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The Impact of Nicotine Dose on the Reinforcing Value of Cigarettes in Adolescents

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Objectives: The FDA is considering the implementation of a national nicotine reduction policy for cigarettes, and such a policy may reduce the reinforcing efficacy of cigarettes and ultimately reduce tobacco dependence. However, it is not yet known how different levels of nicotine may affect the reinforcing efficacy of cigarettes in adolescents. We aimed to determine how reduced nicotine content may affect adolescents' demand for cigarettes using the cigarette purchase task (CPT). Methods: Adolescent daily smokers (ages 15-19, N = 50) completed a CPT for their usual brand cigarette and for each dose of SPECTRUM research cigarettes (15.8, 5.2, 1.3, 0.4 mg nicotine/g tobacco) during 4 laboratory sessions. We conducted repeated measures ANOVAs to evaluate the effect of nicotine dose on 5 demand indices derived from the CPT. Results: Tests revealed significantly higher demand for usual brand than each research cigarette dose (all ps < .01); dose did not significantly affect any measure when usual brand was excluded. Conclusions: These results demonstrate the potential utility of the CPT for comparing the reinforcing efficacy of cigarettes varying in nicotine content in adolescents, and indicate a significantly reduced reinforcing efficacy of all research cigarettes relative to usual brand.
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Keywords: ADOLESCENT; NICOTINE; REGULATORY SCIENCE; SMOKING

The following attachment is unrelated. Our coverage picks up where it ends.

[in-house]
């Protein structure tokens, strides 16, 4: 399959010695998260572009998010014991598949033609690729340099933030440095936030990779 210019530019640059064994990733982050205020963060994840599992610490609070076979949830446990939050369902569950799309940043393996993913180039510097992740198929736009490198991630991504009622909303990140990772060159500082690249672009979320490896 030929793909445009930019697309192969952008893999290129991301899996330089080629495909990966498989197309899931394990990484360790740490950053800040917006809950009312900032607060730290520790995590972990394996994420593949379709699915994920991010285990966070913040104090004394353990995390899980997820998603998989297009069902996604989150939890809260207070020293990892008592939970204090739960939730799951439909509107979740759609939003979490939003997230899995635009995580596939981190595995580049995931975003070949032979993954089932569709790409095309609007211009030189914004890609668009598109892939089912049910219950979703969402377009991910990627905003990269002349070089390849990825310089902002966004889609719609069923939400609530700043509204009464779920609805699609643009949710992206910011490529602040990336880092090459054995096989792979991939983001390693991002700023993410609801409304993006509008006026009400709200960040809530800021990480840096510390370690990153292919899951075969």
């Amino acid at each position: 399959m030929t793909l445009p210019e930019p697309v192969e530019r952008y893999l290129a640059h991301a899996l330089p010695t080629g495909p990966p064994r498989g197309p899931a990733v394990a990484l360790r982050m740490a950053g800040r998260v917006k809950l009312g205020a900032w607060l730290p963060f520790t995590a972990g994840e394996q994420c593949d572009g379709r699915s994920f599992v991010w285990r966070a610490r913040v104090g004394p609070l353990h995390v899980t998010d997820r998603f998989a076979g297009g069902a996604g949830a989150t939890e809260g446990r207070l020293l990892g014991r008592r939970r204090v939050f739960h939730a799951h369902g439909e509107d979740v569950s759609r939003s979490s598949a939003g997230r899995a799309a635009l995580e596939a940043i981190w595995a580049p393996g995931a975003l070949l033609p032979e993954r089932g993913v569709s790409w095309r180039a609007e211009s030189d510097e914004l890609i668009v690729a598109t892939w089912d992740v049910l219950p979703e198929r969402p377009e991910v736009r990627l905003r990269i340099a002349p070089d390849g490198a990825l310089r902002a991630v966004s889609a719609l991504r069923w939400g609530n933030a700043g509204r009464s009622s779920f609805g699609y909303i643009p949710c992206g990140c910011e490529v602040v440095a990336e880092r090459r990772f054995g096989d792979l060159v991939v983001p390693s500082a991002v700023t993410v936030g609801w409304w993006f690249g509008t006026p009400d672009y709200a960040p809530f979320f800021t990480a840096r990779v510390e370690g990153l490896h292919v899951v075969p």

Document Type: Research Article

Publication date: 01 March 2019

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  • Tobacco Regulatory Science (Electronic ISSN 2333-9748) is a rigorously peer-reviewed online scientific journal for the dissemination of research relevant to the regulation of tobacco products. The journal content includes a broad array of research domains, including chemistry, biology, behavior, community, and population-level surveillance and epidemiology, as well as knowledge syntheses (eg, meta-analyses or state-of-the-art reviews) and analytic modeling. All articles describe the policy relevance of the research outcomes. Given the global nature of tobacco regulation, particularly as a result of international and national policies, Tobacco Regulatory Science publishes high quality research that is relevant to global regulatory needs and requirements. Tobacco Regulatory Science is published electronically 6 times per year.
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